Blake Oliver: [00:40:07] So so let's what about what causes the disease? So, um, we have overwork. We have, you know, we're not creating the right work environment. What about hourly time sheets and billing? Because here's how I think that it leads to burnout. And you tell me what you think. So when you incentivize people and you measure people based on hours, the only way that they can. Do a good job is to build more hours. Correct. And the way they can, uh, stand out is to build more hours than anyone else. And that causes them to overwork themselves. And that leads to burnout. So is is dropping the hourly model a solution?

Hitendra R. Patil: [00:40:51] It could be, uh, depends on how you really are able to get pricing from your clients. You can still measure the productivity and all that. You can set expectation levels. Okay. This type of work should not take more than this time. But that's not the measurement. The measurement is the the impact or the outcome. How you produce.

Blake Oliver: [00:41:08] We don't we don't we don't measure that in our time sheets. We don't measure.

Hitendra R. Patil: [00:41:12] That in the time sheets. Exactly. So that's the.

Blake Oliver: [00:41:14] Problem. Most firms don't measure the the impact at all.

Hitendra R. Patil: [00:41:17] Right. Right. So and I believe, uh, for all my life accounting is an impact profession. So there is a big, uh, big disconnect there. But then so what do you measure then. Right. So you're looking at let's say you go to your client and say, okay, I'm going to give you a balance sheet or whatever, whatever. Right. So the client is looking at something I received this and hence I pay this. Now suddenly you say you receive the same thing that you received last year, but this year it has taken us six hours more. So you're going to pay more? The client might pay, you know, grudgingly, but it may not be happy. Right. So what do you measure? That's the problem. And maintaining time sheets you're spending in another hour. So seven hours of work and one hour of video creating time sheets. That's too much, right?

Blake Oliver: [00:42:00] Well, it's more like an hour at the end of the week, making up the time sheets that you should have kept track of the week during the week. And then anyway.

Hitendra R. Patil: [00:42:06] Then on top of it, end of it. When you start invoicing your clients, you'll say write offs, okay, I can't build this client so much, right? Let me write. Yeah.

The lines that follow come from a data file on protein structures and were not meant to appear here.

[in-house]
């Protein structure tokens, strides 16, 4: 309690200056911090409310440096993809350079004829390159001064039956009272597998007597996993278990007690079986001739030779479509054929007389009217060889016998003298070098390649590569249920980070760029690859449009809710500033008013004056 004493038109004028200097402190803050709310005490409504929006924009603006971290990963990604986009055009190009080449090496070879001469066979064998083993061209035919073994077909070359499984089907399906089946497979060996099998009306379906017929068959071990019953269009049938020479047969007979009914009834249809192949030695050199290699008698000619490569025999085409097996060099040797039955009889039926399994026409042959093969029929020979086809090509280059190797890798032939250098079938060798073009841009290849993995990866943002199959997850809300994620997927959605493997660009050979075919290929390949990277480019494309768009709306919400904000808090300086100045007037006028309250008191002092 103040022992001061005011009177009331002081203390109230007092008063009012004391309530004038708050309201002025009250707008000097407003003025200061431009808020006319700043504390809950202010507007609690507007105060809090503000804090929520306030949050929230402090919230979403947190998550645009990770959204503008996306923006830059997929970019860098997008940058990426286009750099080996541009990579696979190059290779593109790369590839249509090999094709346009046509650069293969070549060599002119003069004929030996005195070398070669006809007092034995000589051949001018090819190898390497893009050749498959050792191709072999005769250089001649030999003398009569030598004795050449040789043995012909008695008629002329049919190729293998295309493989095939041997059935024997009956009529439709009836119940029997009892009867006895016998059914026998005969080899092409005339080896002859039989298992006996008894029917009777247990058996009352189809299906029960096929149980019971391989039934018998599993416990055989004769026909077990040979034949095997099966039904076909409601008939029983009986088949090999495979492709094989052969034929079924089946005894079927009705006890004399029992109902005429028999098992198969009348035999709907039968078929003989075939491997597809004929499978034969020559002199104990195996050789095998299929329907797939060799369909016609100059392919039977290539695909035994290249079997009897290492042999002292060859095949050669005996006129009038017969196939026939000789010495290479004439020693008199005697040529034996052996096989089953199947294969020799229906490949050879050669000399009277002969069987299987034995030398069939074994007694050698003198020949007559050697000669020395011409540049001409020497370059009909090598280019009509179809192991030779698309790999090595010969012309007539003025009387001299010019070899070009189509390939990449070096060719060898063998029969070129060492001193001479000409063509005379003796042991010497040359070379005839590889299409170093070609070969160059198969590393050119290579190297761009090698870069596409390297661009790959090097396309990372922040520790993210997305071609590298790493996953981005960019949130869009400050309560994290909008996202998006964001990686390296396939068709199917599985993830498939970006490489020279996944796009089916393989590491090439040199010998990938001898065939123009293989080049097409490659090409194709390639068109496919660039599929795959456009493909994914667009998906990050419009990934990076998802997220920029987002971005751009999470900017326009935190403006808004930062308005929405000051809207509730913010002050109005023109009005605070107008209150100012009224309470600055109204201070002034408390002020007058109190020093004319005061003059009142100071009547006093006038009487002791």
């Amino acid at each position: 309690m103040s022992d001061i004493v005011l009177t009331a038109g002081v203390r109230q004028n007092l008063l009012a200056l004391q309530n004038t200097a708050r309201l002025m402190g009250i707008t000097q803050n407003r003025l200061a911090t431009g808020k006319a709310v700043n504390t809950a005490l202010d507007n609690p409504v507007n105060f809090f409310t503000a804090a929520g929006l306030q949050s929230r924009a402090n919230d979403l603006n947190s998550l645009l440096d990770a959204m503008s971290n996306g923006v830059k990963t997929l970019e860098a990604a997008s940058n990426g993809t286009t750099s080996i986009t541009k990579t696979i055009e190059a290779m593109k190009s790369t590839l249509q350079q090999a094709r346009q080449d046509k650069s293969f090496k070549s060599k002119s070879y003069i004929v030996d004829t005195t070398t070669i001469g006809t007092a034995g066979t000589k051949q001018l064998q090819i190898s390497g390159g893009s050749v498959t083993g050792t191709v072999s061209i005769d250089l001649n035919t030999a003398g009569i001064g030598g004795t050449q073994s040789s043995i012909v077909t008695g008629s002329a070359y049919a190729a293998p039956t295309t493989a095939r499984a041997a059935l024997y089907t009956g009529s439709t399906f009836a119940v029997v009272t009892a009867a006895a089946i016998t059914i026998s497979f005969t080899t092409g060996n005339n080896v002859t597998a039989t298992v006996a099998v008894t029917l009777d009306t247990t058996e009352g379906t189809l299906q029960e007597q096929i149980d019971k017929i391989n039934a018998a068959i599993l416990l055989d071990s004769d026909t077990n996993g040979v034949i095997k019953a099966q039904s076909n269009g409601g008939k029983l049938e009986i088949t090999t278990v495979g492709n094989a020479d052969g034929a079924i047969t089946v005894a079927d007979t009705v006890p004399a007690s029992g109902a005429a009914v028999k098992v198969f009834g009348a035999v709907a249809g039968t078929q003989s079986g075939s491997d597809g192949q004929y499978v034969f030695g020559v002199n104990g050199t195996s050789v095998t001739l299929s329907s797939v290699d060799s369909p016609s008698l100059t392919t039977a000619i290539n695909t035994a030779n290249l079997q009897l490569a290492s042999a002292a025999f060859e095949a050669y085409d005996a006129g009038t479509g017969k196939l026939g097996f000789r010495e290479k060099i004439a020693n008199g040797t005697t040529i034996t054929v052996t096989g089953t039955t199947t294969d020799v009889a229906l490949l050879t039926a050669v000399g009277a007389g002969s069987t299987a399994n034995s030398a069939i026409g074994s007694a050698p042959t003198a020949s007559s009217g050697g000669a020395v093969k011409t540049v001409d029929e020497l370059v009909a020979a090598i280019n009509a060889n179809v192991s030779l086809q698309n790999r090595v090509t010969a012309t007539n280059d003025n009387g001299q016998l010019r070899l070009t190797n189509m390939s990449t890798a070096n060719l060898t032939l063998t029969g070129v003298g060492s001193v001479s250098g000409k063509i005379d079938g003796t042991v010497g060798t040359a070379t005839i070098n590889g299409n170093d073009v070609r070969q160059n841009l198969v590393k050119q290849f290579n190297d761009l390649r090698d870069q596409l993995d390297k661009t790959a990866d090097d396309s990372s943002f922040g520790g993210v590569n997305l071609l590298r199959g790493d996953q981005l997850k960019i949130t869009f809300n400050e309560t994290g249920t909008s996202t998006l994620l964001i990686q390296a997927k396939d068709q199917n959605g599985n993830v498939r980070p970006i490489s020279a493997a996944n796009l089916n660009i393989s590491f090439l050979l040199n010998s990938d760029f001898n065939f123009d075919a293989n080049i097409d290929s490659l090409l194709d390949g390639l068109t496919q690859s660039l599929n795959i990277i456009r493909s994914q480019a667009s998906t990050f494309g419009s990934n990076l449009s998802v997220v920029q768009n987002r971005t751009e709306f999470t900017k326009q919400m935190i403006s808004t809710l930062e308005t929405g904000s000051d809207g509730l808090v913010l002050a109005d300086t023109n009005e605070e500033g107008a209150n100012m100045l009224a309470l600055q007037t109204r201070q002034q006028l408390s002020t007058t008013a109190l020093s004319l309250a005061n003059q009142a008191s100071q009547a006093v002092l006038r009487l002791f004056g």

Blake Oliver: [00:42:15] So so like okay, so you say accounting is an impact profession. We aren't measuring the impact. We should be measuring the impact. What should we be? How do we measure impact.

Hitendra R. Patil: [00:42:25] Measure impact in terms of what the clients are expecting. Right. Again going back to your initial thing that look, most of the clients are small businesses. They don't want advisory or anything for them. The impact is my tax return is good file timely, and I'm not paying more than a single dollar more than what I'm supposed to pay according the law. So that's still an impact. Like, you know, yes, we we assure you that you're not paying a dollar more than what you're legally required to. Okay, that's the satisfaction, right?

Blake Oliver: [00:42:51] And, you know, that's fair because, um, uh, studies show that Americans who do their own taxes spend. I forget what it is, but it's like days of time. So if you think about it, in a year somebody might spend like 1% of their life doing their taxes. And if you can give them back those like three days. Yeah. That's an impact. Yeah.

Hitendra R. Patil: [00:43:10] And especially with the newer generation who who values time more personal time. Family time. Even better. So you got to relate relate that to this. Look. You know by doing this here is what you get. Tax return is just a delivery.

Blake Oliver: [00:43:24] So yeah. Right. So then so then if we're if we're saying the impact is saving time for our clients, then we should be measuring stuff like how quickly we turned around the return.

Speaker3: [00:43:35] Right.

Blake Oliver: [00:43:36] You firms measure.

Speaker3: [00:43:37] This.

Hitendra R. Patil: [00:43:38] Uh, not really time because your experts, your professionals, you know, you will do the tax return maybe in one third of the time. One tenth of the time. Right.

Blake Oliver: [00:43:47] What? I'm what I mean by this when I say turn around, I don't mean from the from the firm's perspective. Perspective. I mean from the from me as the client. Let's say I'm the client. You're the firm entendre and I send you all my stuff, right?

Speaker3: [00:43:59] Mhm.

Blake Oliver: [00:43:59] How long does it take you to turn around my return.

Hitendra R. Patil: [00:44:03] That's true, that's true. Right. Correct.

Blake Oliver: [00:44:05] Do we measure that. Do do you know any firms that measure that?

Hitendra R. Patil: [00:44:08] I don't know what I remember people talking about. Look, I have a system by which you will know where your tax return is. It's in preparation. Yeah. It's getting reviewed. It will be filed tomorrow. It's filed. So you can see the workflow status as a client. So that's like an incentive for the firm to say, look, don't call me. You're going to be just disturbing me trying to find out. Hundreds of thousands of, you know, returns that we're doing here is what this is like the the typical Domino's pizza delivery system. You can track, right.